Lecture 15, October 14 (Schlichting).  Overview of the Modern Synthesis.  (Chapter 1)

Major tenets of the evolutionary synthesis (taken from Futuyma 1998)
 References relevant to Lecture 1

Lecture 16, October 16 (Schlichting).  Genes, phenotypes, and environments.  (Chapter 12, pp. 309-321)

Reading/Reaction Essay 7 (two papers to read but one essay to write, due Tuesday, October 23):
(1) Pigliucci, M. 2009. An extended synthesis for evolutionary biology. Annals of the New York Academy of Sciences 1168: 218-228. 10.1111/j.1749-6632.2009.04578.x
(2) Futuyma, D. J. (2011). Expand or revise? The evolutionary synthesis today. Quarterly Review of Biology. 86: 203-208.

Lecture 17, October 21 (Schlichting).  Population Genetics and Quantitative Genetics.  (Chapter 13, pp. 347-368)

Reading/Reaction Essay 8 (due Tuesday, October 28):
Galloway, L. F. and K. S. Burgess. 2012. Artificial selection on flowering time: influence on reproductive phenology across natural light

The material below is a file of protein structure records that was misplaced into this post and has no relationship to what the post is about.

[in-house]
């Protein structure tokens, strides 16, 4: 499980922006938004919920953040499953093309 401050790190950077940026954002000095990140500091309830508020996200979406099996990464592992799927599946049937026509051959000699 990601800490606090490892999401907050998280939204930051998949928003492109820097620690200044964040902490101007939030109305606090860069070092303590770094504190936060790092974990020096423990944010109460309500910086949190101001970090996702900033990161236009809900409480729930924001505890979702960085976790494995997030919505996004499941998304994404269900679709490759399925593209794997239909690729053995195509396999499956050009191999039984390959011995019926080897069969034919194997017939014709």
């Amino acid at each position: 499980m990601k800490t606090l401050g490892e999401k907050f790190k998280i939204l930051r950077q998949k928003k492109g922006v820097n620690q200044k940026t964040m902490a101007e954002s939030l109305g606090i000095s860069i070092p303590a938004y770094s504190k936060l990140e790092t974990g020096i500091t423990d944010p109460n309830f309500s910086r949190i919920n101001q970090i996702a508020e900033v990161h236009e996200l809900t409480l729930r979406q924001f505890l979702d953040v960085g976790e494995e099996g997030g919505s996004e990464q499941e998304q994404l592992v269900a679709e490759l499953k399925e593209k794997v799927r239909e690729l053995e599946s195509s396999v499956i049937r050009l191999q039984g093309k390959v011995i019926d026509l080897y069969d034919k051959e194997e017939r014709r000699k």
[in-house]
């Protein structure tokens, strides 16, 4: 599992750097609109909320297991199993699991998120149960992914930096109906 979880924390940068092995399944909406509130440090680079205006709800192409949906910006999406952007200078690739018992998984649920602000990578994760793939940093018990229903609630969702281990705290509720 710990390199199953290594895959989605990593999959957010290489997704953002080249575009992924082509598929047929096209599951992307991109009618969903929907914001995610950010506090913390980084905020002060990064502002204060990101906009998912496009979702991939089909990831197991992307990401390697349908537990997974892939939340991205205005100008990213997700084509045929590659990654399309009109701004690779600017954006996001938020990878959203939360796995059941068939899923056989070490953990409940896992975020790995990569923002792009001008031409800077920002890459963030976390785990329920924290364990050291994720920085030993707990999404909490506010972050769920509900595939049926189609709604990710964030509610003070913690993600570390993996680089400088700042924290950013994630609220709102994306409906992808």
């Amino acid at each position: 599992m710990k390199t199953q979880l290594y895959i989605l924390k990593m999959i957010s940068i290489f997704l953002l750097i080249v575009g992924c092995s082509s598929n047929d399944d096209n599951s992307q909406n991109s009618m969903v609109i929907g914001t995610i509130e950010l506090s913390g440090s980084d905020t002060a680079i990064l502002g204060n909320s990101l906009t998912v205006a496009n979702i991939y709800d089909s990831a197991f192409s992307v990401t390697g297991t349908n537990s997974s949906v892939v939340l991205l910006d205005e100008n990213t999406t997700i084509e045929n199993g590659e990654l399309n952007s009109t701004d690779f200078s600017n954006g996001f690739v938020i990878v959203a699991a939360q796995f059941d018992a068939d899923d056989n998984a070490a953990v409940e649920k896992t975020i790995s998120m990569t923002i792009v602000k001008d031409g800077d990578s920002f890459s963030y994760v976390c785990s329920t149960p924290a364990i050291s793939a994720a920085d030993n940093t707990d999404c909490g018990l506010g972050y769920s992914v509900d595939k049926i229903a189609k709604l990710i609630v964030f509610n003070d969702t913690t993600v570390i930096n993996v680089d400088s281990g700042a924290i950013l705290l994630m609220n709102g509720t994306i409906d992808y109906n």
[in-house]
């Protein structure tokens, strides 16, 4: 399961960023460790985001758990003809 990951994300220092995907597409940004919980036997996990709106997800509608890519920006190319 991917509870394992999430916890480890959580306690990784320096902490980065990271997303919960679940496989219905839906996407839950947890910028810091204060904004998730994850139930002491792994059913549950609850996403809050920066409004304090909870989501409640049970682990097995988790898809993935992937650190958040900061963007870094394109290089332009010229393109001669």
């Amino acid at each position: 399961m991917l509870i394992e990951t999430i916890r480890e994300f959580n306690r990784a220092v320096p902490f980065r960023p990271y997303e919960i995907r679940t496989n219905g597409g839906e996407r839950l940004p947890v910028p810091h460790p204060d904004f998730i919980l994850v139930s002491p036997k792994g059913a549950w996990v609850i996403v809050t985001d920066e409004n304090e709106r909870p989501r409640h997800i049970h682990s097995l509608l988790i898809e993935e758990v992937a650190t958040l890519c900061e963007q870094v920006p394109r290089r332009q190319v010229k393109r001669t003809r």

environments. Journal of Ecology 100: 852-861. 10.1111/j.1365-2745.2012.01967.x

Lecture 18, October 23 (Schlichting).  Evolutionary "forces:" Gene flow and drift.  (Chapter 10)

Lecture 19, October 28 (Schlichting).  Evolutionary "forces:" Natural selection.  (Chapter 11; Ch. 12, pp. 322-343)

Lecture 20, October 30 (Schlichting).  Phenotypic evolution: Genetic architecture.  (Chapter 13)

Reading/Reaction Essay 9 (due Tuesday, November 4):
Parchman, T. L. and C. W. Benkman. 2013. When directional selection reduces geographic variation in traits mediating species interactions. Ecology and Evolution 3: 961­970.